This week in Tanzania, I entered the dangerous crossroads that is the simultaneous study of East African languages and mixed martial arts. Here is what I learned.
Lesson No. 1: Options for exercise while conducting research in the African wilderness are limited. One can’t easily outrun a cheetah. Hiking doesn’t count, and I’m not into yoga. As a conservationist, I should be hugging trees. Instead, I hit them. Provided with boxing or MMA gloves, shin guards and enough know-how in striking arts to avoid hurting yourself, you can make a perfect punching bag out of a tree. Onlookers might think you have been possessed by demons, but it is rather absurd anyway to explain your Western obsession for working out to a woman who walks 20 kilometers a day in the blaring heat to fetch water for her family. So just strike away. Lesson No. 2: In Swahili, hitting trees translates as “kupiga miti.”Lesson No. 3: Even after years of learning a language, you will still stumble at times, and your flubs might turn you into the laughingstock of the village. My recent case came down to ignorance of slang. When a Tanzanian friend once asked my preferred form of exercise while in the field, I simply answered, “Ninapiga miti (I hit trees).” His guffaws carried on for about seven minutes after that.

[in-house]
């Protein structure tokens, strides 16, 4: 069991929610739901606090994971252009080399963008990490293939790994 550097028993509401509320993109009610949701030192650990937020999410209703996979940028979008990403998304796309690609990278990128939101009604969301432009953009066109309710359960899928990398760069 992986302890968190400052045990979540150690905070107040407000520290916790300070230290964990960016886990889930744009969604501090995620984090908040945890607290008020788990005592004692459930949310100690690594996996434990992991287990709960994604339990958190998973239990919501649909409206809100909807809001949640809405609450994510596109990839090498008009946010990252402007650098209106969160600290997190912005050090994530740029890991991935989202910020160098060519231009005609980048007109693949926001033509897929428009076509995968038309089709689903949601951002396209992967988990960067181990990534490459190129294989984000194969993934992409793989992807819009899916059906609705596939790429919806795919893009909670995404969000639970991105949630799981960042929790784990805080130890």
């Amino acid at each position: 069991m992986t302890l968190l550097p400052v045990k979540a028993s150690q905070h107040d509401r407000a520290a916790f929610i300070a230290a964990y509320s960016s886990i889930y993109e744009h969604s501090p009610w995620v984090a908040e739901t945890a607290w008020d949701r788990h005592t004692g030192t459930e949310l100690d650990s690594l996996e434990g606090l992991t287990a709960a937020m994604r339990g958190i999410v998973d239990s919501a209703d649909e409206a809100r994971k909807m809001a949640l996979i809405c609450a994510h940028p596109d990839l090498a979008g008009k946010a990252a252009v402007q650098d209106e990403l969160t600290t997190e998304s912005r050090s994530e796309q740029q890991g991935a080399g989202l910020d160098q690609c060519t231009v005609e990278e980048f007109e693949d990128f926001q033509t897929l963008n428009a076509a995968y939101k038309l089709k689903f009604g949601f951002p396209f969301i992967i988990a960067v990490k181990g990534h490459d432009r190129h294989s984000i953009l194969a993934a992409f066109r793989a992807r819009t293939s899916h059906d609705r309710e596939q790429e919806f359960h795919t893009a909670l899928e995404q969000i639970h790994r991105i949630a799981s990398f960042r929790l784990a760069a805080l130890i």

He then explained what he had heard me say: in Swahili slang, kupiga miti means to “to fuc$!”
“So do you do these workouts when you are with or without your wife in the wild? Hah!” he exclaimed. Such jokes and banter have since spread to a squadron of friends, fellow researchers, and camp staff.
At breakfast, I am often greeted with, “Hey, J.D., have you already been hitting trees this morning?”
“You know me. Once the sun rises, I can’t resist pounding those trees.”
Lessons learned. So whichever way you prefer to piga miti and whatever languages you are learning, just remember it’s all part of the journey. You might end up being called, as one of my research assistants recently quipped, something like Bwana Kupiga Miti (Mr. Fuc$!).
My wife is not exactly thrilled with this moniker. J.D. O’Kasick is a graduate student currently in Tanzania. For more of his photos, videos, and blog posts, follow www.fightwritewild.com.
Original Author: J.D. O’Kasick